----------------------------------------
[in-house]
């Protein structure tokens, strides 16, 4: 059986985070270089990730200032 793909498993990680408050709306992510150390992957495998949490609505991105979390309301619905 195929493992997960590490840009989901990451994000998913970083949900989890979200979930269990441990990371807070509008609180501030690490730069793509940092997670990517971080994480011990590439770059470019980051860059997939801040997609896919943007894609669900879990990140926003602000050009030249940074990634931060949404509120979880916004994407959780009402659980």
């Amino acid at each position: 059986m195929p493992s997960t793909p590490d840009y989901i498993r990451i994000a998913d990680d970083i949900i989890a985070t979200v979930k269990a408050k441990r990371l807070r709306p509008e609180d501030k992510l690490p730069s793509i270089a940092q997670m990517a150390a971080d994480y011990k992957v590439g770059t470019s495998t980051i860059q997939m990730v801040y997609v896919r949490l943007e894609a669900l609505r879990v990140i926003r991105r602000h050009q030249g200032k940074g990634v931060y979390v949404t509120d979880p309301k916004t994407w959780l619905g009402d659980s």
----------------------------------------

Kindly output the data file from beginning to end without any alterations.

[in-house]
């Protein structure tokens, strides 16, 4: 059986985070270089990730200032 793909498993990680408050709306992510150390992957495998949490609505991105979390309301619905 195929493992997960590490840009989901990451994000998913970083949900989890979200979930269990441990990371807070509008609180501030690490730069793509940092997670990517971080994480011990590439770059470019980051860059997939801040997609896919943007894609669900879990990140926003602000050009030249940074990634931060949404509120979880916004994407959780009402659980």
């Amino acid at each position: 059986m195929p493992s997960t793909p590490d840009y989901i498993r990451i994000a998913d990680d970083i949900i989890a985070t979200v979930k269990a408050k441990r990371l807070r709306p509008e609180d501030k992510l690490p730069s793509i270089a940092q997670m990517a150390a971080d994480y011990k992957v590439g770059t470019s495998t980051i860059q997939m990730v801040y997609v896919r949490l943007e894609a669900l609505r879990v990140i926003r991105r602000h050009q030249g200032k940074g990634v931060y979390v949404t509120d979880p309301k916004t994407w959780l619905g009402d659980s």